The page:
Let an appliance repair technician inspect the door gasket and suggest a fix. Sometimes, the door gasket is fixable, but a long-term solution is the replacement of the gasket.

Blocked Condenser

Walk-in coolers have a condenser on the roof or above the unit. A condenser turns the refrigerant from gas to liquid. In this process, the heat absorbed by the refrigerant is released outside. So, the condenser enables the refrigerant to throw heat outside. If the condenser is blocked, the heat won’t be released properly and the unit won’t work properly.

So, if your walk-in cooler is not cooling, check out the condenser and make sure it’s not obstructed by anything – not even a wall. Moreover, clean the condenser as well because dust and debris can cause invisible obstructions as well.

Condenser And Evaporator Fan

The condenser fan aids in dissipating heat from the condenser coils and keeping the compressor cool. If the condenser fan is not working, check the fan for obstructions that may be stopping it from rotating and clean the fan. If it’s still not working, the fan motor may be faulty.

An evaporator fan helps in blowing cold air into the cooler. If it’s not working, you should check it as well. First, for obstructions, and then inspect the motor. However, this inspection should be carried out by an expert who can not only check out the said components but also inspect other parts as well to fix the issue.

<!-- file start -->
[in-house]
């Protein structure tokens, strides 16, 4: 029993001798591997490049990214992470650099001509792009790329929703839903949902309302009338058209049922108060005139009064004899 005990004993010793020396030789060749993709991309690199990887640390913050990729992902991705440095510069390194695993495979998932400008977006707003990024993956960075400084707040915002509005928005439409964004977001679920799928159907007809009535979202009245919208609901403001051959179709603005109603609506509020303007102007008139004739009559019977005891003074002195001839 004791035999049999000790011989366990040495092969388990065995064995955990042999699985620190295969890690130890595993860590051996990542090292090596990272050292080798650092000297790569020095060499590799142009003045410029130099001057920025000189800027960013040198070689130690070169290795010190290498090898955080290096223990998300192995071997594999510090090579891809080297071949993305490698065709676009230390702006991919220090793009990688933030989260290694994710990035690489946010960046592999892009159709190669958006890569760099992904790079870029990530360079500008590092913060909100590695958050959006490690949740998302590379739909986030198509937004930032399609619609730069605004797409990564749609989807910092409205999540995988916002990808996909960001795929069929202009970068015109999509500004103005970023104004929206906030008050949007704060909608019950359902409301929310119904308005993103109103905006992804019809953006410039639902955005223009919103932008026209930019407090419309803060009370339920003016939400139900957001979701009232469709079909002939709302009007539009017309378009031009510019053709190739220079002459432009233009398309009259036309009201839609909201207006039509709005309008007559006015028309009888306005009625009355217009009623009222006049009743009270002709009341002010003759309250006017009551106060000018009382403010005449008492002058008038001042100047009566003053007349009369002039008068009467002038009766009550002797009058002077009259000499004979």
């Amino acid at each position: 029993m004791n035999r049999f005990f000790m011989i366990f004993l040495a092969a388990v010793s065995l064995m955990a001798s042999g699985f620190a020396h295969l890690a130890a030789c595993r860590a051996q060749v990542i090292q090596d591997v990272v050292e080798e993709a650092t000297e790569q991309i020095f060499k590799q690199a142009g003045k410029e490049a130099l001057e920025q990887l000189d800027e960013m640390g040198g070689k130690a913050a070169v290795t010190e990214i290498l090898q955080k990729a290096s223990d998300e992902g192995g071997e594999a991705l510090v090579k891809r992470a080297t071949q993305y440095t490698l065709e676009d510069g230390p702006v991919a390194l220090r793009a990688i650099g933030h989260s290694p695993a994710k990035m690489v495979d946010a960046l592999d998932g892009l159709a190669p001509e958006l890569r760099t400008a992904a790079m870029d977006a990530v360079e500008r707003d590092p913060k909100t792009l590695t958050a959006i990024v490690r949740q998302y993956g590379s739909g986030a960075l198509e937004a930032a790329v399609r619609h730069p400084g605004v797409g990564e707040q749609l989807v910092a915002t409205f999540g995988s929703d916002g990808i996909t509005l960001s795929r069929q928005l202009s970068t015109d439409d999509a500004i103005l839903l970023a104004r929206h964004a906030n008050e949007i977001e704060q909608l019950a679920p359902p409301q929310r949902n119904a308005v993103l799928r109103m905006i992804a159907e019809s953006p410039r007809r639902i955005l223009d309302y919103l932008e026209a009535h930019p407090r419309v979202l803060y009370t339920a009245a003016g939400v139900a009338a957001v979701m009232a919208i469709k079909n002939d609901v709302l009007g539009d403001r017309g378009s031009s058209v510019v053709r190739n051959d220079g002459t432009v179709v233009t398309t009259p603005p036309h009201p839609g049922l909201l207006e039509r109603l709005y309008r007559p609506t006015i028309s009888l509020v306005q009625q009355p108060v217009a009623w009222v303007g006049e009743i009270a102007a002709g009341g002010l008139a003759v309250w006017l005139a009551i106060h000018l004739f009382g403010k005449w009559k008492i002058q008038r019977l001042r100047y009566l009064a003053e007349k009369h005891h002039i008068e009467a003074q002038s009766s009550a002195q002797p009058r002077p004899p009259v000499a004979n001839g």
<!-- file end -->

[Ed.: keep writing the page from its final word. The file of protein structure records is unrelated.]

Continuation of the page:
Damaged Insulation Panels

Walk-in coolers have insulation panels on the walls of the unit that aid in maintaining the temperature inside the unit. But these panels don’t last the entire life of the walk-in cooler so you need to check them if your commercial refrigerator is not cooling.

There are multiple types of insulation panels for walk-in coolers and the lifespan of each depends on the mean temperature of the unit, moisture, and ice.

You should take note of the condition of the insulation panels if they have been on for 10 years. A sign of damaged insulation panels is leaking. But if you want to be sure, hire an expert to check out the panels and if they are past their lifespan, replace them.